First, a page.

When I was a little girl, one of my most favourite things to do at my Grandparent’s house was to sneak into the living room and find all the old photo albums and look through all their memories. My Grandparents met in the 40s and had a long life, full of memories, together. I loved diving into the past and seeing what they thought was worth remembering. It would keep me entertained for hours! That’s why this is the next part of my organisation challenge!
Taking photos comes a lot easier to us now than it ever did. Entry level cameras are at reasonable prices, and even the more expensive ones are more affordable than ever! Now that it’s not about being able to afford film and being super picky about when we take photos and how we store them once they’ve been developed, we now have the challenge that with so many photos to choose from: what do we do with all those files? I’m guilty of putting them on the computer and hardly ever looking at them until something triggers my memory and I go searching for them again. (Only me?)
But I’ve realised that hard drives sometimes break and external hard drives are known to wipe themselves (isn’t that the worst thing ever?!?!) and one day it might not be possible for people to access the files in the way we do today, and the thought that future generations can’t giggle at 90s fashion nightmares and all my stupid teen hairdos, makes me sad. I feel like the only way to get our photos seen by people and shared with those we don’t yet know, is to choose the ones we love the most and put them in a photo book or photo album or get them framed and hang them on the wall.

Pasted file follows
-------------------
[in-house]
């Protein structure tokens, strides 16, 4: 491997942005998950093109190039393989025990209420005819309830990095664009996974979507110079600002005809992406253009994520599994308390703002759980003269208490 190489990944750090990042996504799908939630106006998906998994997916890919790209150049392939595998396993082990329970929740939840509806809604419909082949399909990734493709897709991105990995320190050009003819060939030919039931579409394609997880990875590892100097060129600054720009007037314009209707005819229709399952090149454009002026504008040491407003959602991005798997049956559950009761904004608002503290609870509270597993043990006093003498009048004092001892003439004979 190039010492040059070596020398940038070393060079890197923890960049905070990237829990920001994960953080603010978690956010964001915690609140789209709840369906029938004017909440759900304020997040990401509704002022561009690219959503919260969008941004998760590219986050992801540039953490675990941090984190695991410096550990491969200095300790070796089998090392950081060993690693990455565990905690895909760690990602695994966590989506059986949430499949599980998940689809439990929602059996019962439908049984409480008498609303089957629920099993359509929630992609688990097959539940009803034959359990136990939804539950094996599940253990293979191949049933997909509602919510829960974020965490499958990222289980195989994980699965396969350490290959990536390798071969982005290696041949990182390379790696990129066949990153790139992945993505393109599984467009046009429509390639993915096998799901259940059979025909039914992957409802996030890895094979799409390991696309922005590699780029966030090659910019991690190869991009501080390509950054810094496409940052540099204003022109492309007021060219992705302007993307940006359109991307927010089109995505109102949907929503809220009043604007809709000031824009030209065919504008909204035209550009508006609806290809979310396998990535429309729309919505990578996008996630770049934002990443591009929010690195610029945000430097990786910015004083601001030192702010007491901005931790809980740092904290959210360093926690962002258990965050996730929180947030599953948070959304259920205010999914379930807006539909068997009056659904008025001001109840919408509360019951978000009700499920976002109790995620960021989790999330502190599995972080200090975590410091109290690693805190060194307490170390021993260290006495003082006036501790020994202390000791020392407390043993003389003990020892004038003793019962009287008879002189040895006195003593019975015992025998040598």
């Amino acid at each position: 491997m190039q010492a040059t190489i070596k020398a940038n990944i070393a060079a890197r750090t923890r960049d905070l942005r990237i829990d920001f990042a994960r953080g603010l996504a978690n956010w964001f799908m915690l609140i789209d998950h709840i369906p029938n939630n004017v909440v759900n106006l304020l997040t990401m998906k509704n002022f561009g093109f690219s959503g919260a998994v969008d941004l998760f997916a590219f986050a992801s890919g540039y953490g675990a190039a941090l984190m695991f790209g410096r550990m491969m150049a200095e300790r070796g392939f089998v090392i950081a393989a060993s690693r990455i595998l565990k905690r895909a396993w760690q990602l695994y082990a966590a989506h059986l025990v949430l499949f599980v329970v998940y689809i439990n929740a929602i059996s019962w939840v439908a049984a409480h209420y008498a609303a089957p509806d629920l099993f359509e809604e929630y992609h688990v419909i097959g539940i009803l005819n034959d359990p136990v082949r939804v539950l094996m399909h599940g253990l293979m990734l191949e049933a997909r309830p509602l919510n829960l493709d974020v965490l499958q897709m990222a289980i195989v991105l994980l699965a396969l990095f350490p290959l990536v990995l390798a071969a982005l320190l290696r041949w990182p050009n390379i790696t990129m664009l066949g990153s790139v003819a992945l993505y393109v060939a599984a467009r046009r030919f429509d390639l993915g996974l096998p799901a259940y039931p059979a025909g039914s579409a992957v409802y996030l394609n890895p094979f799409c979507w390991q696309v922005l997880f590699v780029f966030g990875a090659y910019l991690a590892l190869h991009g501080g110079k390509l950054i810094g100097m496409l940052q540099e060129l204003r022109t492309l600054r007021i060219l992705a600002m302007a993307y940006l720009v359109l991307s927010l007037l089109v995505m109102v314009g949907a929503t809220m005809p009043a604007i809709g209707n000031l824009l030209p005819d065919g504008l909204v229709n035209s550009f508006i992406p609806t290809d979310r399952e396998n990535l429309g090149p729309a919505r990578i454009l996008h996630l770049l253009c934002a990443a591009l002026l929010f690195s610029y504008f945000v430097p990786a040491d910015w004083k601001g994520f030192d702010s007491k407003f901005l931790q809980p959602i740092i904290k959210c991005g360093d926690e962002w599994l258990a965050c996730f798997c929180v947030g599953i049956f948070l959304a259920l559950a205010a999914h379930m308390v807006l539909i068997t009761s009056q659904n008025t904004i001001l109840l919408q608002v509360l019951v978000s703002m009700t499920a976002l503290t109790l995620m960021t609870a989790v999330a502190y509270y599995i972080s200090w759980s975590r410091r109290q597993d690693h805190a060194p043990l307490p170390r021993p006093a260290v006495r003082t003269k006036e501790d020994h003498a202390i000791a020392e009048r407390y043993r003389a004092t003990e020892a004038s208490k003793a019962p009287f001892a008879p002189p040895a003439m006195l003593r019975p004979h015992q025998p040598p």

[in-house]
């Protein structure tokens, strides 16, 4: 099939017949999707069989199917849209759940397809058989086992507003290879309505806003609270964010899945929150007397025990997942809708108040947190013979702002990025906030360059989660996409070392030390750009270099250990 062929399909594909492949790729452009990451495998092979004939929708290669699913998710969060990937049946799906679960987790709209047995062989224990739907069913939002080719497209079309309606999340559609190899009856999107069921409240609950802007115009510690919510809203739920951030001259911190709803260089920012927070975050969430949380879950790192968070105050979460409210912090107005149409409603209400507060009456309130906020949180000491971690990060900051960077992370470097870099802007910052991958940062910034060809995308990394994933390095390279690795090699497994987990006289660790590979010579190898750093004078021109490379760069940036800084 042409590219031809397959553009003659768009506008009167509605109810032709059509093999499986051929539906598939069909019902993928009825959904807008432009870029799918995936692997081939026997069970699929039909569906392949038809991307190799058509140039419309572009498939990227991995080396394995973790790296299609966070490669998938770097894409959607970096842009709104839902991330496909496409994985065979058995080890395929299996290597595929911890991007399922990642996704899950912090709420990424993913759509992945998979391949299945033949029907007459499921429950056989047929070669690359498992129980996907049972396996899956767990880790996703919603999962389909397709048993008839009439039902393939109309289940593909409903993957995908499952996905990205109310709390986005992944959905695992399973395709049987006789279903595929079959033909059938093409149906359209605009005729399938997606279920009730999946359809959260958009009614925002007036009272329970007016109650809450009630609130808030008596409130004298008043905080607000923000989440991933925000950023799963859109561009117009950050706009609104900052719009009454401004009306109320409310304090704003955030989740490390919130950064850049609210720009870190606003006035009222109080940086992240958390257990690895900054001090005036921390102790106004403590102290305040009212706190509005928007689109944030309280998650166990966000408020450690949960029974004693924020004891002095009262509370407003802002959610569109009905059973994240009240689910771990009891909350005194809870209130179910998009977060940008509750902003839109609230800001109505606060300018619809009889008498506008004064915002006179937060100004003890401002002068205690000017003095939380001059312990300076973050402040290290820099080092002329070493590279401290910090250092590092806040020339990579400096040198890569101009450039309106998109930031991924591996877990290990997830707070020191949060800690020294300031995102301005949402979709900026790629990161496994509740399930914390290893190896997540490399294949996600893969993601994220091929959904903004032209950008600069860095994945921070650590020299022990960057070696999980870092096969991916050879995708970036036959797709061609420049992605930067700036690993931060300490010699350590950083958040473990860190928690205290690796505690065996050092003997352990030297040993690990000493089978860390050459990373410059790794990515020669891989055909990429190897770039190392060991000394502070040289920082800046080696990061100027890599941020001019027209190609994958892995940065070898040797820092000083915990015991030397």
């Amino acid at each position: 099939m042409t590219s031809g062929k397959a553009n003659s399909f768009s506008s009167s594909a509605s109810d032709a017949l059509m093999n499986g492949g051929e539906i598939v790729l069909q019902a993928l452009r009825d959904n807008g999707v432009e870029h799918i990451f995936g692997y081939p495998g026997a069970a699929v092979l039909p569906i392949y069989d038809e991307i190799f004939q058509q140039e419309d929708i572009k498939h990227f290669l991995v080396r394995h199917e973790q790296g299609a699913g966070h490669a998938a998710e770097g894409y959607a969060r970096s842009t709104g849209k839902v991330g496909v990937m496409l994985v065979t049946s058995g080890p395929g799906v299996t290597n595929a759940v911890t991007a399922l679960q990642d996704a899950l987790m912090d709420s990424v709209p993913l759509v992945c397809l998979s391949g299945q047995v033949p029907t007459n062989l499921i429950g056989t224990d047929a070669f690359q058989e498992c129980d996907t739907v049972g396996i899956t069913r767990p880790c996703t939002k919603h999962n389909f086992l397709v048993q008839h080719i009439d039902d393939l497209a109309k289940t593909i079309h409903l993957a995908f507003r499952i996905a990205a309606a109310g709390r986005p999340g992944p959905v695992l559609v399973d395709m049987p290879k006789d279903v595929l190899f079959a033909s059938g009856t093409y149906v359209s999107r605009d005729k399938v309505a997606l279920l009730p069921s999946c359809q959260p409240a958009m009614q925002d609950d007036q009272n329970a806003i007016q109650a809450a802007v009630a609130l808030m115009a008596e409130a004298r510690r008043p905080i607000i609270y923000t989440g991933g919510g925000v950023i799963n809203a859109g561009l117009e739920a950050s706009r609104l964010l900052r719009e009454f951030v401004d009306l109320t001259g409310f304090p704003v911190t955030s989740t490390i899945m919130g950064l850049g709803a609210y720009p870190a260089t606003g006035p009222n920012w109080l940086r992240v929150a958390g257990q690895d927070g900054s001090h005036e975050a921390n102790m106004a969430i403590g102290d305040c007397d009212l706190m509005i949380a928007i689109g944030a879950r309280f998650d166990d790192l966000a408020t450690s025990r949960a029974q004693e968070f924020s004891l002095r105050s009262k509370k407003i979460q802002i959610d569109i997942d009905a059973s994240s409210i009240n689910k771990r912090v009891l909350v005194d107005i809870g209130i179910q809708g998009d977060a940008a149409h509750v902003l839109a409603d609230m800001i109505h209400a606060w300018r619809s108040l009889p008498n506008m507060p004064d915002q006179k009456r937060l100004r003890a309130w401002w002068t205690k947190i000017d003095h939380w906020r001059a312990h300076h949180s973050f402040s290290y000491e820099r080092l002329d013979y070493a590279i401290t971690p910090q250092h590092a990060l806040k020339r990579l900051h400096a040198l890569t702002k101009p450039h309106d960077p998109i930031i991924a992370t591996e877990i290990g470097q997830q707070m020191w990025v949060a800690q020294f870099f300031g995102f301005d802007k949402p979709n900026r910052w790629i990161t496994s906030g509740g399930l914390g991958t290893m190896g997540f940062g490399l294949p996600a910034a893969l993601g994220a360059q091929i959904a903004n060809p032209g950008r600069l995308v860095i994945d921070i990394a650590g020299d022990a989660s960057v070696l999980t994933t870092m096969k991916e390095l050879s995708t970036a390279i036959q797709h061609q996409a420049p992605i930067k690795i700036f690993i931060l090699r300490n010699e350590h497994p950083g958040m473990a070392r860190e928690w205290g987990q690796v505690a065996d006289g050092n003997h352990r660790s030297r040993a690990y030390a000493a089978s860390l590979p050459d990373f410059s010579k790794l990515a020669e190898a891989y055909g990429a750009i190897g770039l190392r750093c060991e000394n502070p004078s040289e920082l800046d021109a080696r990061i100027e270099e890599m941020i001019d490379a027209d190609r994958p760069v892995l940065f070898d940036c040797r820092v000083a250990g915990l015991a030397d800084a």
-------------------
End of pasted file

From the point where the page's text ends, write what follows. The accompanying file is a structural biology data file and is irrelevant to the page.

It’s about stopping for a minute to cherish those moments that we captured and decide which ones are worth making the book! The photo books can be a bit pricey, but I think it’s an investment worth making. You could do one for your travels, or one for your family photos each year, or your wedding photos or even a collection of books for each year of your child’s life. Something they can inherit once they’re past the eye-rolling years of their teens.
I made two last year, one from my six months living abroad (from 2008) and one that’s a collection of my favourite photos I’ve taken whilst travelling (shown above). It’s something that I want to do more of. To sit down and choose the ones that have the best stories attached. That bring the biggest smile to my face. That are a moment worth sharing on more than just an online site (that may also disappear one day). If I learnt anything from making those books it would be to choose the better quality paper, put less photos per page, and check how dark your photos might print.
Next on my list of photo books to make are the photos from my big trip this year. So much happened on that trip both captured on camera and not, that I think it deserves a photo book or two for the times in the future when I’ll need reminding that dreams can come true if you work at them.
I think these also make wonderful gifts for grandparents and friends and are a lovely gesture.
What are your thoughts on this? Do you make photo books? I’d love to hear.